During their stay, the mothers are exposed to different skill trainings and groups to prepare them for life beyond the house.

“A key goal for our program is to help these girls become independent and care for their children on their own without the support of the Department of Social Services as adults,” said Vice President for Community Based Services Donna Yalch. “By providing experiential learning supported by educational programs we are creating a foundation for success.”

The funds from the Simply East Fund will allow these programs, and others, to continue to meet the needs of children and families, according to Creech.

“Boys and Girls Homes has provided care for youth victims of abuse and neglect for more than 65 years,” Creech said. “Our services have evolved throughout the years to meet the needs of children and families now before us and supporters like the Simply East Fund allow us to continue to evolve.”

About Boys and Girls Homes of North Carolina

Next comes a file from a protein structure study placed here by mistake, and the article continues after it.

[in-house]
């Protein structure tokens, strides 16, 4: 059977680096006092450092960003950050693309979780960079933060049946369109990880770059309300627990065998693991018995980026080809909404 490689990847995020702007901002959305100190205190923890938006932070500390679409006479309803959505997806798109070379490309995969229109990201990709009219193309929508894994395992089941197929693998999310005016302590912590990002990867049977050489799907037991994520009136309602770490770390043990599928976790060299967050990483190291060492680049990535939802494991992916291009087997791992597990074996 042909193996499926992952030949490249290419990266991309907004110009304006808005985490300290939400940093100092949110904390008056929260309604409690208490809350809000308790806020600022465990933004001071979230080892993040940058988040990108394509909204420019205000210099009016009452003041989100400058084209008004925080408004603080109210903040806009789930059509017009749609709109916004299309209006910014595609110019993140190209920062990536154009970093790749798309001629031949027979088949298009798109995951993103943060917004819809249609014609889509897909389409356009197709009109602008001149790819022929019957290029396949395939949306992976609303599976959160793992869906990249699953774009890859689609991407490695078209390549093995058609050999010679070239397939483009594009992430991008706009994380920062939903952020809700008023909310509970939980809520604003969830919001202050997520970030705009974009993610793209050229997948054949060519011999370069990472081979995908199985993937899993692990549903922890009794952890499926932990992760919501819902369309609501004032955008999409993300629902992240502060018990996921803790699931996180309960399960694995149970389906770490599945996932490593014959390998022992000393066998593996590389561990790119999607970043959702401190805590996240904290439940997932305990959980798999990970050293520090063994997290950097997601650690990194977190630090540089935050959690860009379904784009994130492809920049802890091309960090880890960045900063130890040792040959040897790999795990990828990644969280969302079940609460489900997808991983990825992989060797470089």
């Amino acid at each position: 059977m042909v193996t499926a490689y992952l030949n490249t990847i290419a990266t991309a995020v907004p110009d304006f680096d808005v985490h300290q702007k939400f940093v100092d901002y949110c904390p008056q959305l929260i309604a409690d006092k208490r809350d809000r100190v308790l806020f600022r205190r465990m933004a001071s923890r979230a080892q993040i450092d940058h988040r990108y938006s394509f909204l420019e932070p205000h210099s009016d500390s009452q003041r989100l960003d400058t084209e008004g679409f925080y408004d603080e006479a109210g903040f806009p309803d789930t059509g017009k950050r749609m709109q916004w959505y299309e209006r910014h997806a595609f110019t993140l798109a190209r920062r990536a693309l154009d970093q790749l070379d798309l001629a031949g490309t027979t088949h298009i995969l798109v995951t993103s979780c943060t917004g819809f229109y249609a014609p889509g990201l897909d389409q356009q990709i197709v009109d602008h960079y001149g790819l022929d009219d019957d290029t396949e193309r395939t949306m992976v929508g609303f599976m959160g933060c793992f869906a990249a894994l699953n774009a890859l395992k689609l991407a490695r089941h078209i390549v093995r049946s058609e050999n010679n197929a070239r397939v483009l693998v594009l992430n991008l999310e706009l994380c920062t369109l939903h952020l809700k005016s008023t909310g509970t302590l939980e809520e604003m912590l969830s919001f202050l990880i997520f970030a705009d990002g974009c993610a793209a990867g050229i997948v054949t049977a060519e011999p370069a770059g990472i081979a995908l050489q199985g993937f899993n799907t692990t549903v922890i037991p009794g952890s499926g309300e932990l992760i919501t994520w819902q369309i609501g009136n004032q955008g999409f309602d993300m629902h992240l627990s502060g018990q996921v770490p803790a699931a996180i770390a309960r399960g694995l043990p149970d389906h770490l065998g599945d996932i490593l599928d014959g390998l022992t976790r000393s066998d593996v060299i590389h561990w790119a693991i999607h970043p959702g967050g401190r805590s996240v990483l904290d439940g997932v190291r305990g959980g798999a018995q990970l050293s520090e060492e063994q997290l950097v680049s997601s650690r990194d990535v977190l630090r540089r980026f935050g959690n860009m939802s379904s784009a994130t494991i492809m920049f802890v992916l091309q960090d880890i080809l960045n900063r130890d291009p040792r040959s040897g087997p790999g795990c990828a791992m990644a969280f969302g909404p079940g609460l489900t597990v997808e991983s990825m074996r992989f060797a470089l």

Boys and Girls Homes of North Carolina, Inc., has been helping children since 1954. Since then, more than 7,500 children have benefitted from the services of the not-for-profit, 501(c)3 agency. Its mission is to provide a comprehensive array of services for children and youth who have been removed from their homes due to abuse, neglect or other family dysfunction. B&GH offers adoption, family and therapeutic foster care, free children’s therapy, as well as residential care on the campus at Lake Waccamaw. The campus features a SACS-accredited school with a middle and high school curriculum, vocational education, recreation facilities, farm, chapel and cottage life. As many as 320 children are cared for through the residential, community-based services, and school program provided by B&GH at any given time. B&GH operates its program, services and activities in compliance with federal nondiscrimination laws. B&GH is nationally accredited by the Council on Accreditation.